“No one would make wholesale change on this scale without assessing the impact. We have always questioned why they are prepared to run this experiment on disabled people.
“We ask the government to stop this massive programme of piecemeal change until they can review the impact of all these changes, taken together, on disabled people and their carers.”
Ian Jones, a co-founder of the WOW campaign, said more than 104,000 people signed the WOW petition, which called for a CIA of the government’s welfare reforms and a “new deal for sick and disabled people”, while a motion supporting the e-petition was passed in the Commons in February.
He said: “The WOW campaign believes that this government’s refusal to listen to its people and their representatives brings parliament into disrepute.
“The WOW campaign believe that the real reason for this refusal is that this government are scared of the public’s reaction when it becomes clear that they have targeted sick and disabled people with a disproportionate share of the austerity cuts made necessary by the ‘criminal’ actions of some UK bankers.”
He said the campaign would continue to try to convince the government to “do the right thing”.
Kate Green, Labour’s shadow minister for disabled people, said the report was “really important”.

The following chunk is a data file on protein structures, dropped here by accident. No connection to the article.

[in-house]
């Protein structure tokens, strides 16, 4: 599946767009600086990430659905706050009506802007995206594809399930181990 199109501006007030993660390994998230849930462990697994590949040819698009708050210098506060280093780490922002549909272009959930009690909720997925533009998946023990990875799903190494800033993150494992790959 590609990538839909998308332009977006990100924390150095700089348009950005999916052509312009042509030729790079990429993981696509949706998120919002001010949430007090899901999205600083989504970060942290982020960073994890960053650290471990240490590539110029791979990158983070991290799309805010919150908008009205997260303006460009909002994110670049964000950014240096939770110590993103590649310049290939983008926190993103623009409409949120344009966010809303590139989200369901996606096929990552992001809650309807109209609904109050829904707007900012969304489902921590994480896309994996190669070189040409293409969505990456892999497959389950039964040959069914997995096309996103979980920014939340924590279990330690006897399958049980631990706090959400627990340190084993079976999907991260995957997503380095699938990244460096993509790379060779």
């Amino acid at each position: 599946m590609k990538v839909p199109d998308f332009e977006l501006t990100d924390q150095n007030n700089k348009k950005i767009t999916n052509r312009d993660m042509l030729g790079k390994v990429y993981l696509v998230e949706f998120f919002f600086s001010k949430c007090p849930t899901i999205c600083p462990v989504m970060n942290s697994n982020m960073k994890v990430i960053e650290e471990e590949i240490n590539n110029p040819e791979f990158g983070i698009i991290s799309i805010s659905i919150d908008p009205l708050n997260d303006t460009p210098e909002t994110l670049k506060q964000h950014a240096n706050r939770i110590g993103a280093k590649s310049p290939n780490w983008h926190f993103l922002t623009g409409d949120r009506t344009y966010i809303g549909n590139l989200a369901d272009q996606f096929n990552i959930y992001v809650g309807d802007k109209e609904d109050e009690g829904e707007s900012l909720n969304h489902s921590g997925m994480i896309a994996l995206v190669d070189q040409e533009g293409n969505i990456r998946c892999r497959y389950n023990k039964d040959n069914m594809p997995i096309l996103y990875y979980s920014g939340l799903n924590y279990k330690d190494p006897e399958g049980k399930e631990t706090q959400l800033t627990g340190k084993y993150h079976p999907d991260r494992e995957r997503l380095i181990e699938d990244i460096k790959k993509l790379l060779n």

She said: “They are absolutely right to say, as I have said, that there is no reason whatsoever not to try to carry out a meaningful impact assessment of the cumulative effects of policies on – among others – disabled people.
“They do say it is particularly complex and I agree with that, but that is not a reason not to make the attempt.”
She added: “Disabled people have really borne the brunt of government policies on spending cuts and changes in policy in the last few years and I think it is particularly important therefore that the cumulative effect is properly assessed and understood.
“I think it can be done. It needs to be done.”
So far, DWP has refused to say whether it accepts the findings of the committee or if ministers still believe that a CIA cannot and should not be carried out.
At least three work and pensions ministers have previously ridiculed the idea.
Mark Hoban, at the time the Conservative minister for employment, said last July that a CIA would be “so complex and subject to so many variables that it would be meaningless”.
Esther McVey also dismissed the idea, telling Disability News Service (DNS) that the information gathered would be “incoherent and inconsistent”.
And Mike Penning, her successor as minister for disabled people, told MPs last month that a CIA was not possible because there were “no real results that can be broken down and are reliable enough to show the effect on disabled people”.
DNS has already revealed that – despite the claims of its ministers – DWP is now helping the Equality and Human Rights Commission and the Treasury to develop a way of assessing the cumulative impact of spending decisions on different equality groups.